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  • Hi, I’m Dr. Shini Somara and I hear you want to learn physics.

  • I have to say: good choice.

  • Physics is the science of how the world -- really the whole universe -- works.

  • And I don’t know if youve noticed, but in the world I live in, things tend to move around a lot.

  • So that’s what were going to study first: the science of motion.

  • And it turns out to be incredibly useful -- for figuring out things like where you are, or

  • where youve been, or how youre moving through the world.

  • Why is that worth knowing?

  • Well, for one thing: The police use physics to decide how exactly how fast youre moving

  • through the world, and if that motion happens to break the law.

  • So if youre gonna understand how and why you got that ticket they gave you -- and maybe

  • even know enough to dispute it -- you have to know the science of motion, too.

  • And in order to do that, youll need to understand a few essential conditions that

  • describe your physical place in the universe.

  • Conditions like time, position, velocity, and acceleration.

  • So to talk about all of these things at the same time,

  • youll need a set of equations that links all of them together.

  • These are called the kinematic equations.

  • So, for the next few minutes, let’s talk about how you can figure out your place in

  • the world -- literally -- which just might help you beat that speeding ticket.

  • [Theme Music]

  • Let’s say youre driving on a straight stretch of highway. Say, someplace nice and flat,

  • on the wide open spaces of the Northern Plains of the United States. SayNorth Dakota.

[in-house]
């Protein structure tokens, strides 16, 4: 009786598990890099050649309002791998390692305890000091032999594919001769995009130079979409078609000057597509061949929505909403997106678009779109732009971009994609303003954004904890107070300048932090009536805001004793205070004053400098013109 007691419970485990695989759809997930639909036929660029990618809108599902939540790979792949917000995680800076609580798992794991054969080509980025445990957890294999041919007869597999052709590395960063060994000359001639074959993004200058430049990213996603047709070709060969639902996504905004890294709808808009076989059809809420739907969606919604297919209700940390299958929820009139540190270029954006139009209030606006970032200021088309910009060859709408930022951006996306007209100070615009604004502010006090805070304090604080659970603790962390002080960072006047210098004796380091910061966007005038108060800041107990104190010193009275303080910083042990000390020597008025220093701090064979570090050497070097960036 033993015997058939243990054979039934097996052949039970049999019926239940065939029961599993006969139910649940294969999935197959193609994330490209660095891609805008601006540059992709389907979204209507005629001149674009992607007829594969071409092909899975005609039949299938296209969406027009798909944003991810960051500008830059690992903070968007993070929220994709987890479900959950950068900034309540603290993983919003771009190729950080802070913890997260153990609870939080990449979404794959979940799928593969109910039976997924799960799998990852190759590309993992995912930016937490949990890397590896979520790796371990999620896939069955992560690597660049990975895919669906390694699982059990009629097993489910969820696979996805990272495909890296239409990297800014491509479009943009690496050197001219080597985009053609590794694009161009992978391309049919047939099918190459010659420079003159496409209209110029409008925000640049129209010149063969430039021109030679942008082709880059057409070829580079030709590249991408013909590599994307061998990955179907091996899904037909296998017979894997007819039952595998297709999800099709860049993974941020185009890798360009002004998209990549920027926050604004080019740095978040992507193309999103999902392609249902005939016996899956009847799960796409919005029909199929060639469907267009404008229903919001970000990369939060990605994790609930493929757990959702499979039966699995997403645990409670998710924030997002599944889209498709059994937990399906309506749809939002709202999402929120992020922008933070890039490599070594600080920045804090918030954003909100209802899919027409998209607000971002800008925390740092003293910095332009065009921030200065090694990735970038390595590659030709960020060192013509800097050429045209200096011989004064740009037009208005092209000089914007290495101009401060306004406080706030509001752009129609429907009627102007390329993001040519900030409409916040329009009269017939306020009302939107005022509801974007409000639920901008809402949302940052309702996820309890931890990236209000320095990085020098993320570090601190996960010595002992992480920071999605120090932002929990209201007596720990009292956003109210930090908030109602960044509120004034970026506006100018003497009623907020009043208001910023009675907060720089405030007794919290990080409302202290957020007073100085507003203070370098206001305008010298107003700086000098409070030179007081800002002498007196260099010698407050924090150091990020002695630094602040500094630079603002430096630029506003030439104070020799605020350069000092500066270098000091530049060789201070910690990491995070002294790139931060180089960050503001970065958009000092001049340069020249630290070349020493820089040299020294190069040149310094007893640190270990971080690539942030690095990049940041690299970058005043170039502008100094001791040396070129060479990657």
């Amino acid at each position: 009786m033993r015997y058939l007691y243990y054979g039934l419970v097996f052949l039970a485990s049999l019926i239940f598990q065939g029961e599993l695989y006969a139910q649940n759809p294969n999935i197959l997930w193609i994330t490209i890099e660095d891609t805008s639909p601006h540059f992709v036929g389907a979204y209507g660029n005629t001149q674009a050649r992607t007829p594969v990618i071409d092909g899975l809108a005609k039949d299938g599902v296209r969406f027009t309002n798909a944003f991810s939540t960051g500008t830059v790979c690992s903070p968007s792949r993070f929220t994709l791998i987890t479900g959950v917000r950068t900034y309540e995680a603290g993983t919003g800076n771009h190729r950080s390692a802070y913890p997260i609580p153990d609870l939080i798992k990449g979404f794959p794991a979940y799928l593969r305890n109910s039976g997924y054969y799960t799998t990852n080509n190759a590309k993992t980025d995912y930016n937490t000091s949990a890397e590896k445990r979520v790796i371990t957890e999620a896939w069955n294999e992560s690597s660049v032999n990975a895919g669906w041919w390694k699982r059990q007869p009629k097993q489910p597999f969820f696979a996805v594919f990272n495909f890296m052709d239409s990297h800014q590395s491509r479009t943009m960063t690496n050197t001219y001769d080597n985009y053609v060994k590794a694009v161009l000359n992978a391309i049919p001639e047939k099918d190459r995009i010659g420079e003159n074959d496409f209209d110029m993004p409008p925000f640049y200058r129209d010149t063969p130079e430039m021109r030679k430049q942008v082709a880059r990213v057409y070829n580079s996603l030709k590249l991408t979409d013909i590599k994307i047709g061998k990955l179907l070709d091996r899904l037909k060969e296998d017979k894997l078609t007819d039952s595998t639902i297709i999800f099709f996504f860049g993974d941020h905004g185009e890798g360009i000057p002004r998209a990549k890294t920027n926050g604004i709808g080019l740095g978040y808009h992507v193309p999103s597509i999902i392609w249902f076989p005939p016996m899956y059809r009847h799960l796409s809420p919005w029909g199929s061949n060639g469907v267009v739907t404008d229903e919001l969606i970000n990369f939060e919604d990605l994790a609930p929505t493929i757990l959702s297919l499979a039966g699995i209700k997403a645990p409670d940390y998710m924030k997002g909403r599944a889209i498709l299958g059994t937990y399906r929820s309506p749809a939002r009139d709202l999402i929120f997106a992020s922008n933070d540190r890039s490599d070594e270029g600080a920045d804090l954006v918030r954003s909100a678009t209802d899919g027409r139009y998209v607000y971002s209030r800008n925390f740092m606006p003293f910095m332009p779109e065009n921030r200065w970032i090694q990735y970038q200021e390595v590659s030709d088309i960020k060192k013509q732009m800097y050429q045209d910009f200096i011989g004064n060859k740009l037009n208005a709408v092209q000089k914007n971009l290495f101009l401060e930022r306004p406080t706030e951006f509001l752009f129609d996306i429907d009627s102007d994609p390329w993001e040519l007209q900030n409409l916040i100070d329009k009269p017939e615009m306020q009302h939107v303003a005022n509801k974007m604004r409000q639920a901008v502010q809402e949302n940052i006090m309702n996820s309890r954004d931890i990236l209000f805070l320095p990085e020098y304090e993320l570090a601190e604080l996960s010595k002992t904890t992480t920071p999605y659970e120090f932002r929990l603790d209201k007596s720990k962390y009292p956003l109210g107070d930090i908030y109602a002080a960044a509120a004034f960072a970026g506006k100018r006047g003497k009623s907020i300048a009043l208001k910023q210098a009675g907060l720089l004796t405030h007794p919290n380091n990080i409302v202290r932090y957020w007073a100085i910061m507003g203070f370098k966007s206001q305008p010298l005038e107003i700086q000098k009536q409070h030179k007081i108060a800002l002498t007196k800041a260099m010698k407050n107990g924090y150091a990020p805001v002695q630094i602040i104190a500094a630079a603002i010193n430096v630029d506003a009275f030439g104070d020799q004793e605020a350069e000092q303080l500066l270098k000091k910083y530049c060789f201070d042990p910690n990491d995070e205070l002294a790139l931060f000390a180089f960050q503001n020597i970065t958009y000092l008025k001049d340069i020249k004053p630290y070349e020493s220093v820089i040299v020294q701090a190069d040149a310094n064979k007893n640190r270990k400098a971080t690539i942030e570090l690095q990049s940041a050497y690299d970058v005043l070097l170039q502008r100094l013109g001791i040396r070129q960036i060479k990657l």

• You come across a red light, and even though there are no cars in sight, you stop.

  • Because youre a good driver who obeys traffic laws.

  • Then, the light turns green, so you hit the gas. Annnnd exactly seven seconds later,

  • you hear the sirens and see the flashing lights of a police car.

  • Youre promptly served with a ticket for speeding in a 100 kilometer an hour zone.

  • But wait. Were you really going that fast? Did you actually break the law?

  • You can’t really tell, because the speedometer in your car is broken.

  • So you need to find another way to figure out how fast you were going, and decide if

  • you want to take this up this issue with Johnny Law in court.

  • That’s where physics comes in -- the physics of moving in a straight line.

  • Let’s start by talking about how your car was moving.

  • Driving along a straight highway is an example of one-dimensional motion because the car

  • can only move back and forth along that line.

  • That’s different from something that’s free to move in all three dimensions,

  • like a boomerang flying through the air.

  • And instead of describing that motion just in terms of speed, or direction, like a police

  • officer or other non-physicist might do, we physicists describe it with math.

  • Maths that measures the four main conditions of the car’s movement --

  • its time, position, velocity, and acceleration.

  • Time simply tells you how long you were driving for. Position is also important: It lets you